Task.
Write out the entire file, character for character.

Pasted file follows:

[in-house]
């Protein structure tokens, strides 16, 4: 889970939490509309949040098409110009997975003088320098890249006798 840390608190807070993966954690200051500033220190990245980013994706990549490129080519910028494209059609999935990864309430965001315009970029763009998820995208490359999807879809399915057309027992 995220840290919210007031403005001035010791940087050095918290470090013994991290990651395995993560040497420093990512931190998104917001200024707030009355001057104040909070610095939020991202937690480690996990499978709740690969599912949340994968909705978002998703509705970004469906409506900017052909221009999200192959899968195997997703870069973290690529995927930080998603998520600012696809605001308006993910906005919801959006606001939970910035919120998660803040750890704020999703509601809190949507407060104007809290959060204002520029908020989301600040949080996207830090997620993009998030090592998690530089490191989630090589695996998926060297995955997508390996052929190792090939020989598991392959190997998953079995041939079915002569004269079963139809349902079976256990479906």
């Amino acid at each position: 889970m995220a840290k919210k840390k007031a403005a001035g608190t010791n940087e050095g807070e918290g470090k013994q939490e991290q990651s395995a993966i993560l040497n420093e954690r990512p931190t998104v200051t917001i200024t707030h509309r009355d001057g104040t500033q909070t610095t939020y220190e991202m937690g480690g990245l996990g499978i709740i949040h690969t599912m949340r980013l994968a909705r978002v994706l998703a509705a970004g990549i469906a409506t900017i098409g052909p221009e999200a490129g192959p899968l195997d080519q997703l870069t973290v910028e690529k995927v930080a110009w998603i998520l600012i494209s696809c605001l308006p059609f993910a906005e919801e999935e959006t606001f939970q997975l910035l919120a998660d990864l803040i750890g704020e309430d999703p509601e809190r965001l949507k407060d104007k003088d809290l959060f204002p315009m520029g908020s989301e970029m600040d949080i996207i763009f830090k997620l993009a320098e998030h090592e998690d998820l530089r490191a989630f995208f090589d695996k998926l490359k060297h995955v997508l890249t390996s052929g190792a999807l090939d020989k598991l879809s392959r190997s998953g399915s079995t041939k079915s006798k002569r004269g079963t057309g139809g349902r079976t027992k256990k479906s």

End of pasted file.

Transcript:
[in-house]
């Protein structure tokens, strides 16, 4: 889970939490509309949040098409110009997975003088320098890249006798 840390608190807070993966954690200051500033220190990245980013994706990549490129080519910028494209059609999935990864309430965001315009970029763009998820995208490359999807879809399915057309027992 995220840290919210007031403005001035010791940087050095918290470090013994991290990651395995993560040497420093990512931190998104917001200024707030009355001057104040909070610095939020991202937690480690996990499978709740690969599912949340994968909705978002998703509705970004469906409506900017052909221009999200192959899968195997997703870069973290690529995927930080998603998520600012696809605001308006993910906005919801959006606001939970910035919120998660803040750890704020999703509601809190949507407060104007809290959060204002520029908020989301600040949080996207830090997620993009998030090592998690530089490191989630090589695996998926060297995955997508390996052929190792090939020989598991392959190997998953079995041939079915002569004269079963139809349902079976256990479906």
């Amino acid at each position: 889970m995220a840290k919210k840390k007031a403005a001035g608190t010791n940087e050095g807070e918290g470090k013994q939490e991290q990651s395995a993966i993560l040497n420093e954690r990512p931190t998104v200051t917001i200024t707030h509309r009355d001057g104040t500033q909070t610095t939020y220190e991202m937690g480690g990245l996990g499978i709740i949040h690969t599912m949340r980013l994968a909705r978002v994706l998703a509705a970004g990549i469906a409506t900017i098409g052909p221009e999200a490129g192959p899968l195997d080519q997703l870069t973290v910028e690529k995927v930080a110009w998603i998520l600012i494209s696809c605001l308006p059609f993910a906005e919801e999935e959006t606001f939970q997975l910035l919120a998660d990864l803040i750890g704020e309430d999703p509601e809190r965001l949507k407060d104007k003088d809290l959060f204002p315009m520029g908020s989301e970029m600040d949080i996207i763009f830090k997620l993009a320098e998030h090592e998690d998820l530089r490191a989630f995208f090589d695996k998926l490359k060297h995955v997508l890249t390996s052929g190792a999807l090939d020989k598991l879809s392959r190997s998953g399915s079995t041939k079915s006798k002569r004269g079963t057309g139809g349902r079976t027992k256990k479906s």